Dadonov may have been a player the Canadiens took on in exchange for Shea Weber’s contract, but he’s not the pure cap dump you might think. With the deal, the Habs sacrificed short-term financial flexibility for more down the road, meaning the Canadiens are in a tighter spot cap-wise right now. So, Canadiens general manager Kent Hughes likely doesn’t make the trade for someone who’s completely deadweight. Furthermore, by shedding the contract of Weber, who’s effectively “retired,” Hughes has proven he can get out of tight spots.
So, trading Dadonov by the trade deadline should be child’s play in comparison. After all, contrary to popular belief, he is by all accounts a capable NHLer at the very least. He’s a legitimate middle-six forward, who, yes, may be on the decline, but still has something to offer potential suitors… even the Canadiens in the interim.
1. Jonathan Drouin
Jonathan Drouin simply hasn’t lived up to the hype with the Canadiens. However, he’s not the lost cause his detractors may think, as one of the most productive Habs forwards last season (when he was healthy).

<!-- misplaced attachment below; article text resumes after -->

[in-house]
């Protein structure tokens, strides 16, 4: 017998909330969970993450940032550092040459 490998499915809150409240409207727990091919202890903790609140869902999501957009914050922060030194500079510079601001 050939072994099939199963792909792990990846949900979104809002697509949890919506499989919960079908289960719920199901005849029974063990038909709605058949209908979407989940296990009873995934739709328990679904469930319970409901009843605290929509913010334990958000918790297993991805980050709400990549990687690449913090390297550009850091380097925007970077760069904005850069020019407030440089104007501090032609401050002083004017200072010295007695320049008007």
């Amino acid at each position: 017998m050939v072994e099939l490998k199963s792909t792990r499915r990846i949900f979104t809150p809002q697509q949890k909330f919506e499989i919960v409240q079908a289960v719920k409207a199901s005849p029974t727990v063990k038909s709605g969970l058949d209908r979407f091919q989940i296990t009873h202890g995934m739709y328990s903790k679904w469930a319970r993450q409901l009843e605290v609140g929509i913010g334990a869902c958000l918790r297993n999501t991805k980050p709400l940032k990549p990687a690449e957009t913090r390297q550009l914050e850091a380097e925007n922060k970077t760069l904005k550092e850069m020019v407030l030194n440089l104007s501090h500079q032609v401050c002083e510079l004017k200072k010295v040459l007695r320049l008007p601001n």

That is admittedly a huge qualifier, as Drouin played in just 34 games (scoring six goals and 14 assists). However, he is poised to return healthy for training camp. In fact, Drouin’s likely poised for a great 2022-23, as he’s playing for his next contract as a pending unrestricted free agent.
Chances are good it won’t come with the Canadiens. However, he still holds significant value as a 27-year-old forward in his prime who has scored 20 goals and 50 points over full seasons before. His $5.5 million cap hit looks pretty good in that light.
Drouin’s obviously (and unjustifiably) come under fire for his decision to leave the Canadiens in 2021-22 out of concern for his mental health. Coupled with an initial price tag of Mikhail Sergachev, a young defenseman they could have sorely used the last half-decade more, Drouin’s tenure with the Habs could have gone smoother. That cannot be denied.
In retrospect, Drouin was not the native-son savior he was initially billed as upon his acquisition. No one should have thought he was, seeing as the first thing the Canadiens tried to do was make him their No. 1 center, when he was primarily a winger. That’s like getting concert tickets to see your favorite band, only to realize they’re for a cover band. No, they may not have been cheap, but, if they were really what you were looking for, chances are good they would have been sold out instead.
By the same objective token though, Drouin’s not a deserving punching bag either. What he is, is a top-six forward still with significant upside. It’s a shame he likely won’t realize it with the Canadiens, but there’s no good reason he can’t elsewhere (with a chance to earn the Habs a significant haul via trade beforehand).